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State defends execution procedure

A government lawyer tells a court that changes may be possible but says the lethal injection process does not inflict `wanton' pain.

November 10, 2006|Henry Weinstein and Maura Dolan | Times Staff Writers

The California attorney general's office issued a ringing defense of the state's lethal injection procedure Thursday, maintaining in a court brief that "there is no evidence that any prior execution resulted in the unnecessary and wanton infliction of pain."

The state's brief was filed with U.S. District Judge Jeremy Fogel, who conducted a four-day hearing in September examining the contentions of death row inmate Michael Morales that California's lethal injection protocol violates the constitutional bar against cruel and unusual punishment. Fogel is expected to rule this year on the constitutionality of the state's procedure.

California, like three dozen other states that employ lethal injection for executions, uses a three-drug protocol. The first drug, sodium thiopental, is a fast-acting barbiturate that is supposed to anesthetize the inmate. The second, pancuronium bromide, paralyzes the prisoner. And the third, potassium chloride, causes cardiac arrest.

Morales' lawyers allege that evidence from past executions indicates that inmates were not properly anesthetized and may have suffered excruciating pain when the second two chemicals were administered.

But the brief filed by Senior Assistant Atty. Gen. Dane R. Gillette maintains that the current protocol, like those used in past executions, "is a rational and humane procedure."

He also said there was "no reasonable basis" for claims that prisoners were conscious after the delivery of the first drug.

Gillette further asserted that "all reasonable measures are taken to ensure a constitutional execution, including examining the inmate for usable veins and employing qualified medical personnel throughout the procedure."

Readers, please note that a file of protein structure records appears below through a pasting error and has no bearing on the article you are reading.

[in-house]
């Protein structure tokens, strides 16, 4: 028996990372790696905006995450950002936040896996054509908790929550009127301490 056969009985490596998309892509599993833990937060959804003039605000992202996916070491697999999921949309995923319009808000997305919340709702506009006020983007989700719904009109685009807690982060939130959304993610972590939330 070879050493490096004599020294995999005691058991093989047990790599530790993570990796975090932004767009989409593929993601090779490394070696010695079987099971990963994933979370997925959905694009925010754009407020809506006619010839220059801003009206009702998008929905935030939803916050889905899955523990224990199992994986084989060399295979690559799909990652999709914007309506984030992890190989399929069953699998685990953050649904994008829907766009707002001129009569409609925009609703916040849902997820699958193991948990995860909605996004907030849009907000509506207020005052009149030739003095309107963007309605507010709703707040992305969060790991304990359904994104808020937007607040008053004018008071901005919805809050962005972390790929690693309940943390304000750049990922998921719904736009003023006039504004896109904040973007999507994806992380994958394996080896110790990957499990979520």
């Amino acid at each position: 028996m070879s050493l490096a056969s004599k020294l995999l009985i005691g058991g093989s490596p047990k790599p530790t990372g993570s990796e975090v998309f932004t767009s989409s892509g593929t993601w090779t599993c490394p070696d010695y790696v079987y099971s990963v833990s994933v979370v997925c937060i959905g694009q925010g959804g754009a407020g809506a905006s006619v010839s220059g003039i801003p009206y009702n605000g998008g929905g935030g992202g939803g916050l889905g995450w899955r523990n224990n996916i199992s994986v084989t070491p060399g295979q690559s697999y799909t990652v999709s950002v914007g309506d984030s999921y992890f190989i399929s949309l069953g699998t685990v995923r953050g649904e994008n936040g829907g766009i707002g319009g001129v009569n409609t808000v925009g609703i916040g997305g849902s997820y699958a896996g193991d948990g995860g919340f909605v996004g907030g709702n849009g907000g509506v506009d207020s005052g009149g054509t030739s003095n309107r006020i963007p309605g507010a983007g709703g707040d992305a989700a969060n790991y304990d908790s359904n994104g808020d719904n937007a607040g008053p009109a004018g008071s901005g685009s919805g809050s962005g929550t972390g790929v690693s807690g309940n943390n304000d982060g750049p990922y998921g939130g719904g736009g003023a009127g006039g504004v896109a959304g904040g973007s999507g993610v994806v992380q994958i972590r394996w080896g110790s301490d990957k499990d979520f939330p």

Also, Gillette said the drugs "are numbered, color-coded, named and organized in the proper order of administration, with backup doses at hand." He said thiopental is continuously administered through a separate IV for further protection.

Although steadfastly maintaining that the procedure has no constitutional deficiencies, Gillette acknowledged that the process, "like any matter of human design, can always undergo continual improvement."

He said the hearing highlighted areas that might be improved, including crowding in the antechamber next to the execution room, along with the positioning and testing of IV bags.

In response to a question from Judge Fogel, the state said it was not precluded by law from using pentobarbital, a longer-lasting barbiturate, but added that no evidence suggests "there would be any overall advantage to switching from thiopental to pentobarbital" or that it would be easier to deliver.

Gillette also rejected using a single drug for executions. He noted that a state medical expert said death by a barbiturate overdose alone would be "ugly" and slow, "not pretty to watch."

The state also said it was prepared to explore modifications to the execution protocol that would "allow for closer examination of the inmate during the execution process." The state said it was unable to obtain a BIS monitor, a machine that was used in a recent North Carolina execution to track brain activity, but added that "use of an EEG to monitor brain activity and thus anesthetic depth may be feasible."

But the state also did not relent on its insistence that pancuronium bromide be used. The drug "facilitates the execution by preventing respiratory effort," the state said. "Blocking the automatic drive to breathe further ensures than an inmate does not regain consciousness."

The court should not order more physician involvement because that would be tantamount to banning executions, the state argued. Leading medical organizations, such as the American Medical Assn. and the American Society of Anesthesiologists, urge their members not to participate in executions.

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